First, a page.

Murder Most Foul

Before you even turn The Girls over to read the blurbs on the back or open to read the publisher’s description on the inside jacket, you know you’re in for a lovely, barbed treat. The cover illustration is by Edward Gorey and that means you can expect sly wit and unusual mayhem.

Susan and Janet have lived a harmonious and very busy life for almost a decade near a picturesque English village doing picturesque things to stock their odd little shop in town. They keep free-range chickens and bees, sew and cobble.  The store is filled with their fresh eggs; jams, preserves, and chutney; honey combs; clogs; home-made aprons and cloth belts; their prize-winning elderflower wine–and even labor-intensive goat cheeses.

The two women have a busy and apparently satisfying life until Susan goes off to Greece to find herself and something unusual finds Janet: a one-night stand that leaves her pregnant.  It’s her first time with a man, so that’s either luck or misfortune, how she and Susan react is worthy of a miniseries.

Bowen is absolutely brilliant when it comes to charting the highs and lows of an intimate relationship, the swift changes of mood minute-by-minute as well as over months and even years.  He finds comedy there, and tragedy too.

The writing throughout is rich with color in descriptions of flowers, shrubs, flowering trees, do-dads and knickknacks, and the narrator is like a deadpan story-teller trying hard not to smirk because she knows you’re going to be surprised and doesn’t want to give anything away.  I had to read passages aloud to my spouse because they were so amusing, as when Bowen writes that “the sound of raindrops on the window was like hundreds of old gentlemen rustling the pages of the Financial Times.”

At times you may feel like you’re in wacky P.G. Wodehouse territory: the adventures of an escaped pig which will surely make you laugh aloud.  At others, you’re entering the realm of Patricia Highsmith where the quotidian is most definitely going to be exploded.  I was also reminded of Stella Gibbons’ satirical Cold Comfort Farm, but Bowen has his own voice here and his own style because his narrator is so wonderfully intrusive and even challenging.

Special kudos have to go to the book designer: The Girls isn’t just a pleasure to read, it’s a distinct pleasure just to hold in your hands.  Readers should be grateful for the publisher’s mission to reprint forgotten novels that deserve new audiences–and do so with elegance and style.  This is must read for anyone who’s a fan of British fiction, crime fiction, and comic stories set in supposedly bucolic towns. ★★★★★ 

Lev Raphael has reviewed books for The Washington Post, The Detroit Free Press, Jerusalem Report and several public radio stations.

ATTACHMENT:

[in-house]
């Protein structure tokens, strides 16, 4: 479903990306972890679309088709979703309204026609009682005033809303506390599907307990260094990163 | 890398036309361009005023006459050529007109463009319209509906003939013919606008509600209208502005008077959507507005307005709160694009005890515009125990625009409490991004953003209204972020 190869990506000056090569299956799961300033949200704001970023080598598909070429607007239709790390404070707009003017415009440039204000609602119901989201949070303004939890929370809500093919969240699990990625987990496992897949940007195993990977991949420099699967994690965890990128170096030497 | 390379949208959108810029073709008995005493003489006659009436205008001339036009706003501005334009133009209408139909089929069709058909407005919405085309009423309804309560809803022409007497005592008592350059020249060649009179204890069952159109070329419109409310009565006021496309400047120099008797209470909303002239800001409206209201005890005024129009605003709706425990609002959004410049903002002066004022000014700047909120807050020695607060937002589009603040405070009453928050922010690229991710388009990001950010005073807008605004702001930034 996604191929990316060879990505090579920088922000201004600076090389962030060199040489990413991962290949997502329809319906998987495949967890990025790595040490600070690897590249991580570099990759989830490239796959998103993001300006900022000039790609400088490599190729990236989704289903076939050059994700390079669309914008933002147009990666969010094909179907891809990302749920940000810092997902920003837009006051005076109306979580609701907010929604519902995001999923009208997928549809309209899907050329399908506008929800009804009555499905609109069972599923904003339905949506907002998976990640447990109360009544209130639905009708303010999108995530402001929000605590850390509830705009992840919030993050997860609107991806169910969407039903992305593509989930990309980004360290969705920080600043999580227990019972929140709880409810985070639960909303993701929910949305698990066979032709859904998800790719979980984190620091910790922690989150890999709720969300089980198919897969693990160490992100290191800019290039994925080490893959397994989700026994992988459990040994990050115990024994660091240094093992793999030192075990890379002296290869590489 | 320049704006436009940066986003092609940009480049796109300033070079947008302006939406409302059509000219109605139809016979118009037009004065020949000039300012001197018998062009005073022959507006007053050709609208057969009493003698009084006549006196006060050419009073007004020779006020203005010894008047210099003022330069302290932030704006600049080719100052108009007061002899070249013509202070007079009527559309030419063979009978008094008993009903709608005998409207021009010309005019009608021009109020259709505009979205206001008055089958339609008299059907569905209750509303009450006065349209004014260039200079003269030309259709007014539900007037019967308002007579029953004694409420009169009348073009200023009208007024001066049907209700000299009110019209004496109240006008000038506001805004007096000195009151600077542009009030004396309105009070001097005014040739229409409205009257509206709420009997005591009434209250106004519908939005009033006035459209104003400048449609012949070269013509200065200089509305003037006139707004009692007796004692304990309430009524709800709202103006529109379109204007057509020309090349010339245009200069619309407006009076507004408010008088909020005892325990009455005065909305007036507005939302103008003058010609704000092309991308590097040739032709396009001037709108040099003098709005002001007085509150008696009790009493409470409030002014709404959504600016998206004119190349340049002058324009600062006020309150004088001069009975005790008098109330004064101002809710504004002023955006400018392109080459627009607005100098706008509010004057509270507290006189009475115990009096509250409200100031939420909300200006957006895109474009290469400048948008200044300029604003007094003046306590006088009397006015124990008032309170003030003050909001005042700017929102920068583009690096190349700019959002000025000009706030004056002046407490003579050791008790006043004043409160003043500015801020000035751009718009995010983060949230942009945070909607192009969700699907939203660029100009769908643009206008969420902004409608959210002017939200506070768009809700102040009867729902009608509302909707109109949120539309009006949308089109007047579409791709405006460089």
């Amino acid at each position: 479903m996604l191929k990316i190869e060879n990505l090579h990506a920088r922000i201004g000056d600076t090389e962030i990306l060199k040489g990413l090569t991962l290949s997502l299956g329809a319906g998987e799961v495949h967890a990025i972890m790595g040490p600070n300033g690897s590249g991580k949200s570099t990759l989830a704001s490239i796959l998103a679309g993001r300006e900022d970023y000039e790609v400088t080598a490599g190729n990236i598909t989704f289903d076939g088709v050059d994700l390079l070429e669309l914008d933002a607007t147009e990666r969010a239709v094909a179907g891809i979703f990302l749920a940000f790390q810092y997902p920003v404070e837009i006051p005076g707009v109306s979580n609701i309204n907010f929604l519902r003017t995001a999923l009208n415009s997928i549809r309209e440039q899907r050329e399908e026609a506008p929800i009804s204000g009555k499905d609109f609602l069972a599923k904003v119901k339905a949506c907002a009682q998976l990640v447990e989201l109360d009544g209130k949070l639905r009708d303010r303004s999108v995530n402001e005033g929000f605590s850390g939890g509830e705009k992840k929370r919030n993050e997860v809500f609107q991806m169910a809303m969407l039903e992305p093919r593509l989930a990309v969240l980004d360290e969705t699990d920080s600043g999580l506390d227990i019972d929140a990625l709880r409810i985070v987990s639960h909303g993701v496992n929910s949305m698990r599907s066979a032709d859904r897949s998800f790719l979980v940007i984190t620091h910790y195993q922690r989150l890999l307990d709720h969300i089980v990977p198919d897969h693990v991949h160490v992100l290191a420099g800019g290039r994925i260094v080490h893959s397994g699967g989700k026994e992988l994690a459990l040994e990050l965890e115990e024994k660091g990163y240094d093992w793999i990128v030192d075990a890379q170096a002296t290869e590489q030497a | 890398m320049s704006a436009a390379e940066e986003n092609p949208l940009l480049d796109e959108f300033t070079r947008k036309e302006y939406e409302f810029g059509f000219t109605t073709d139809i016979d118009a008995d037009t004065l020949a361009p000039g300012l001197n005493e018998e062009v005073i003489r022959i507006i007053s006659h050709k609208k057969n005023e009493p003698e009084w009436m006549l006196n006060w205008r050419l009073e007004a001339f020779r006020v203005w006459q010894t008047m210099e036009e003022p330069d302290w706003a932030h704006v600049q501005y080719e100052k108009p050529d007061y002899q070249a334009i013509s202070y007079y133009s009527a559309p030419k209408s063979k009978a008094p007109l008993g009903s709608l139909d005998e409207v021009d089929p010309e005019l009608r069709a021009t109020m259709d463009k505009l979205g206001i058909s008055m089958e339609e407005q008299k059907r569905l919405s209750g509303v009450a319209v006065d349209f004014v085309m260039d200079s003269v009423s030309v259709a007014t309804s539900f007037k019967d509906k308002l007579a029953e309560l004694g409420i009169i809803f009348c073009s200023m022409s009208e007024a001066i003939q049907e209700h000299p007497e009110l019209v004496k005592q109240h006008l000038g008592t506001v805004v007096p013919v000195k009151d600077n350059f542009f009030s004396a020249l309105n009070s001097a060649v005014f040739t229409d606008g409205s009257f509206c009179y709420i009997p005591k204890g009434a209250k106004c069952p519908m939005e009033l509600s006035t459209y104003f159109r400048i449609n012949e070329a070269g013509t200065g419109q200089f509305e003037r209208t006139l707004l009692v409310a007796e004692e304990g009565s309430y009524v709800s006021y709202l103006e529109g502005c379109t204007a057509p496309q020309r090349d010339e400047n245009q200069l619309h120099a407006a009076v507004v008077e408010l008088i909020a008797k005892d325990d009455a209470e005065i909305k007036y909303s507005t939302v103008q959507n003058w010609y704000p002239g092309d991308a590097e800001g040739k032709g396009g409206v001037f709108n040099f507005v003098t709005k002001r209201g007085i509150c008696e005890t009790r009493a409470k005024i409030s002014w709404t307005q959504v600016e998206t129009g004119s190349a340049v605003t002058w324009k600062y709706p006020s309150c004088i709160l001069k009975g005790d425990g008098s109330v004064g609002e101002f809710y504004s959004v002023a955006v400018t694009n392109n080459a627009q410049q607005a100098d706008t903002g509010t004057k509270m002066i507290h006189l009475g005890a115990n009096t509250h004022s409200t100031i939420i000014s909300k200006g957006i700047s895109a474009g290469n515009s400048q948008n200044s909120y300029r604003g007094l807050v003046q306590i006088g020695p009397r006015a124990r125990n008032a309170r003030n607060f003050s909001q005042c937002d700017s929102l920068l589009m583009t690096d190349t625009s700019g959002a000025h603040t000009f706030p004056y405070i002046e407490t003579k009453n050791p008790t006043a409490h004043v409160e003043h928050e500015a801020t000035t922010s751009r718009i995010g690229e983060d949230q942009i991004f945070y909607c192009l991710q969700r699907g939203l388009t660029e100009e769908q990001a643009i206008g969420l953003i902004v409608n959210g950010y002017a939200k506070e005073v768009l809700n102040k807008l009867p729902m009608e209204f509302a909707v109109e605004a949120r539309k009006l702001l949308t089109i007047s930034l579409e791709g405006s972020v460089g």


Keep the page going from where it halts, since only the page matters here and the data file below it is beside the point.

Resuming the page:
Sarah Perry’s Debut Novel is Wonderfully Bizarre


It’s a blistering summer in London after months of drought. Birds are dying in the street and people are fleeing the city for anyplace cooler. One of them is bookseller John Cole whose business has either collapsed or never been successful from the beginning. 

Unable to bear the heat, Cole leaves London, but he forgets his directions to his brother’s seaside home, has no GPS, gets lost and ends up at a house that is so creepy it might as well be haunted.

That house is dilapidated and inhabited by a motley assortment of people who could be refugees from the drought or former patients of a mental institution–or both.  One of them is obsessed by the possible collapse of a nearby dam and inspects it nude at midnight, another is a pastor who has lost his faith in God–or so he says.  Then there’s the mystery woman whom Cole instantly loathes and someone else who tries corrupting the pastor as if it’s a game.  Everyone there seems to see the world and themselves askew–or have some kind of secret.

The house is filled with strange rooms, strange packages, and these strange people, but the strangest of all is probably the man writing about his experiences among them: Cole.

Wandering from his abandoned car, he’s been cheerfully greeted as if he was expected but soon realizes that everyone’s mistaking him for someone with a similar name. Questions proliferate: What was the peculiar assemblage waiting for? Why does Cole continue to pretend to be someone else? Why not go back to his car and drive home?  What’s causing his crippling migraines? Does he really have a stutter and memory problems? Or is he actually mentally unstable?  Can we believe anything he says or is he hallucinating?  After all, when he comes upon the house that seems hidden in the woods, he says “It seemed to me the most real and solid thing I’d ever seen, and at the same time only a trick of my sight in the heat.”  Cole keeps referencing the heat and his exhaustion as if they’re inimical and malignant forces bent on torturing him.

The author has said she’s delighted that the book raises so many questions and has so many possible interpretations. 

This eerie, hypnotic novel is not as large in scope as Perry’s later books Melmoth and The Essex Serpent, but it’s just as captivating. And she’s as masterful a creepy story teller as Patrica Highsmith and Stephen King, both of whom seem to be just around the corner on every page.  It’s a gripping, haunting puzzle, mixing mystery and surrealism in beautiful proportions.

Lev Raphael has reviewed for the Detroit Free Press, The Washington Post and three Michigan public radio stations, one of which hosted his author interview show.